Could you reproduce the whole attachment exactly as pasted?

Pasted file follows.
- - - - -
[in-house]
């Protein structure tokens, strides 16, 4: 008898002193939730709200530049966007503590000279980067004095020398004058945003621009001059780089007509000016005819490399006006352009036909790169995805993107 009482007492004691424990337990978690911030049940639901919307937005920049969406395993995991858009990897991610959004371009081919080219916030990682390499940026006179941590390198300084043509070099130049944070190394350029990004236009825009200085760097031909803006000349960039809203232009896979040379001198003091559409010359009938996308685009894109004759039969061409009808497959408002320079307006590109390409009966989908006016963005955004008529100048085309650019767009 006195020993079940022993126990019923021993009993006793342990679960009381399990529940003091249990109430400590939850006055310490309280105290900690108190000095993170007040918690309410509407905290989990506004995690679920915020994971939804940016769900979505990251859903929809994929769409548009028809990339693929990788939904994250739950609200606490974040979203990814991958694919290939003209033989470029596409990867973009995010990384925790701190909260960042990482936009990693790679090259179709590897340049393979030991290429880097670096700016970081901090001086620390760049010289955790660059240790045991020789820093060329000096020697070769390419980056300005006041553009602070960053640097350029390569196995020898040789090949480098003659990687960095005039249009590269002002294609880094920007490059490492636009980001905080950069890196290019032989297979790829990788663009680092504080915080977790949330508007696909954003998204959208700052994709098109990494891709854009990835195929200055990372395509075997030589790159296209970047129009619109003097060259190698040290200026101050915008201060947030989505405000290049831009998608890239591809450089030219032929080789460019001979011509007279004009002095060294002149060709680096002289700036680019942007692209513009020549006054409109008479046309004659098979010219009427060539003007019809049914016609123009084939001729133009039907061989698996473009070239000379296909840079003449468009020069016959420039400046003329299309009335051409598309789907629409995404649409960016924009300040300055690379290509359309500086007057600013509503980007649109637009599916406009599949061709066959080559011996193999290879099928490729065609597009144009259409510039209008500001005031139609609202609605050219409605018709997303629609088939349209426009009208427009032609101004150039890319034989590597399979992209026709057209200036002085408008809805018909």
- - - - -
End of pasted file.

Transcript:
[in-house]
């Protein structure tokens, strides 16, 4: 008898002193939730709200530049966007503590000279980067004095020398004058945003621009001059780089007509000016005819490399006006352009036909790169995805993107 009482007492004691424990337990978690911030049940639901919307937005920049969406395993995991858009990897991610959004371009081919080219916030990682390499940026006179941590390198300084043509070099130049944070190394350029990004236009825009200085760097031909803006000349960039809203232009896979040379001198003091559409010359009938996308685009894109004759039969061409009808497959408002320079307006590109390409009966989908006016963005955004008529100048085309650019767009 006195020993079940022993126990019923021993009993006793342990679960009381399990529940003091249990109430400590939850006055310490309280105290900690108190000095993170007040918690309410509407905290989990506004995690679920915020994971939804940016769900979505990251859903929809994929769409548009028809990339693929990788939904994250739950609200606490974040979203990814991958694919290939003209033989470029596409990867973009995010990384925790701190909260960042990482936009990693790679090259179709590897340049393979030991290429880097670096700016970081901090001086620390760049010289955790660059240790045991020789820093060329000096020697070769390419980056300005006041553009602070960053640097350029390569196995020898040789090949480098003659990687960095005039249009590269002002294609880094920007490059490492636009980001905080950069890196290019032989297979790829990788663009680092504080915080977790949330508007696909954003998204959208700052994709098109990494891709854009990835195929200055990372395509075997030589790159296209970047129009619109003097060259190698040290200026101050915008201060947030989505405000290049831009998608890239591809450089030219032929080789460019001979011509007279004009002095060294002149060709680096002289700036680019942007692209513009020549006054409109008479046309004659098979010219009427060539003007019809049914016609123009084939001729133009039907061989698996473009070239000379296909840079003449468009020069016959420039400046003329299309009335051409598309789907629409995404649409960016924009300040300055690379290509359309500086007057600013509503980007649109637009599916406009599949061709066959080559011996193999290879099928490729065609597009144009259409510039209008500001005031139609609202609605050219409605018709997303629609088939349209426009009208427009032609101004150039890319034989590597399979992209026709057209200036002085408008809805018909």